Biogen and partner Eisai are throwing in the towel on late-stage tests for their key Alzheimer’s drug aducanumab as independent experts reveal that it just won't make the grade.
Statistically speaking, this was bound to happen: Despite the hype and the hope coming from Biogen, 99% of all trials in Alzheimer’s have failed over the past 15 years, and drugs on the market for the memory-wasting disease are limited in their capacity to curb its effects.
Getting an effective, safe Alzheimer’s drug on the market is the Holy Grail in pharma research, but the disease continues to be an R&D black hole.
The post-mortem reads like this: The aducanumab phase 3 program, involving tests known as EMERGE and ENGAGE in early Alzheimer’s disease (AD), were terminated early for futility based on a recommendation from the data-monitoring committee, which found it unlikely that the primary endpoint would be met at the 18-month primary analysis.
A full breakdown of the results was not made available, but the primary objective of the study was to evaluate the efficacy of monthly doses of aducanumab as compared with placebo in slowing cognitive and functional impairment as measured by changes in the Clinical Dementia Rating-Sum of Boxes score. It wasn’t on track to meet this.
The drug, an amyloid-targeting mAb, was going after a theory in AD that simply has not seen results worthy of approval, with many Big Pharmas—including Eli Lilly, AstraZeneca, Roche, Johnson & Johnson and Pfizer—all throwing billions of dollars at this research area but in return have only been beset by failures and setbacks.
“This disappointing news confirms the complexity of treating Alzheimer’s disease and the need to further advance knowledge in neuroscience. We are incredibly grateful to all the Alzheimer’s disease patients, their families and the investigators who participated in the trials and contributed greatly to this research,” said Michel Vounatsos, CEO at Biogen.
“Biogen’s history has been based on pioneering innovation, learning from successes and setbacks. Driven by our steadfast commitment to patients and our strong business foundation, we will continue advancing our pipeline of potential therapies in Alzheimer’s disease and innovative medicines for patients suffering from diseases of high unmet need.”
Detailed data from the ENGAGE and EMERGE studies “will be presented at future medical meetings to inform ongoing research,” the biotech said in a statement.
There was also an EVOLVE phase 2 safety test in the works as well as the long-term extension of the PRIME phase1b study of aducanumab: Both will now also be discontinued.
“Initiation of the aducanumab phase 3 secondary prevention trial will be assessed while the data from ENGAGE and EMERGE are further evaluated,” the company added.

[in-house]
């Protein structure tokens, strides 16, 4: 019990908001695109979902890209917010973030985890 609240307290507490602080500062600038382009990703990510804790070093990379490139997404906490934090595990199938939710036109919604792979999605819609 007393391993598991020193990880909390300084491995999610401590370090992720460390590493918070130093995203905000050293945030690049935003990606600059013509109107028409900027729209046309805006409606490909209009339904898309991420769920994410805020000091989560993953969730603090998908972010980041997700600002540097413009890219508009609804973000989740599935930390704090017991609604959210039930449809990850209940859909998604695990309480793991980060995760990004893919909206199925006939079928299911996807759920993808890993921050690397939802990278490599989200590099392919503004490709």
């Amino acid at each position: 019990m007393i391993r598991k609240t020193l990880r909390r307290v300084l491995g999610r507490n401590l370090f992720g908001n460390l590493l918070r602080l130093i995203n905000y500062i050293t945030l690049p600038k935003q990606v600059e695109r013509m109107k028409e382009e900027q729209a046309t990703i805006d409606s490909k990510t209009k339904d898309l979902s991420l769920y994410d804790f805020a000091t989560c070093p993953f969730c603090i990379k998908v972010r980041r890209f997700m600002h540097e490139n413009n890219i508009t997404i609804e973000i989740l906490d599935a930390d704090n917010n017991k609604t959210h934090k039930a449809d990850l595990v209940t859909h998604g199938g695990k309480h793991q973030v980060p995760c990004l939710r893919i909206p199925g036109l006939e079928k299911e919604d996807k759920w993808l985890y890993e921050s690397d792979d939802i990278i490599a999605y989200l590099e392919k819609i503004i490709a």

A quick-fire flash from analysts at Leerink said: “We expect Biogen’s stock to trade down to $240-260 (around 20%) on this negative news, and we cannot find any near-term catalysts that would help the stock recover back above $300.
“Our model is currently under review as we previously assigned a 35% probability of success for this program despite our many concerns regarding beta amyloid as a target following the failures of multiple other antibodies in recent years.”
Analysts at RBC were more downbeat, saying in a note to clients: “We view this as a transformative failure for BIIB's pipeline; elimination of all Alzheimer’s revenues from our model and reduction in our terminal growth rate would reduce our DCF valuation to ~$240/share (from ~$318/share), though we believe the stock could overshoot, given our view many investors owned BIIB to not miss out on what could have been one of the biggest blockbuster products in the pipeline of large biopharma, and the failure will likely expose the significant risks to BIIB's base MS business (competition, Tecfidera IP) and SMA franchise (competition).
“Given this, we believe as well that appreciation following today's likely sharp downside would be contingent on a more aggressive business development approach to de-risk and diversify the pipeline, which BIIB will now come at from more of a position of weakness.”
AD affects around 5.4 million Americans and will eventually prove fatal, with its prevalence only expected to rise as the population ages.
Biogen has in the past year tried to diversify outside of its focus on aducanumab, recently delving into gene therapies with its $877 million Nightstar buy, but this drug was a central pipeline asset for the Big Biotech, and its failure will way heavily on the company and—given Biogen’s weight within the biotech industry—biotech shares in general.
Biogen was already down 27% premarket on the news, wiping nearly $16 billion off its market cap, as investors reacted badly, with the Nasdaq Biotechnology Index sliding into the red by around 3%, whilst the S&P Biotech was down 1.6%.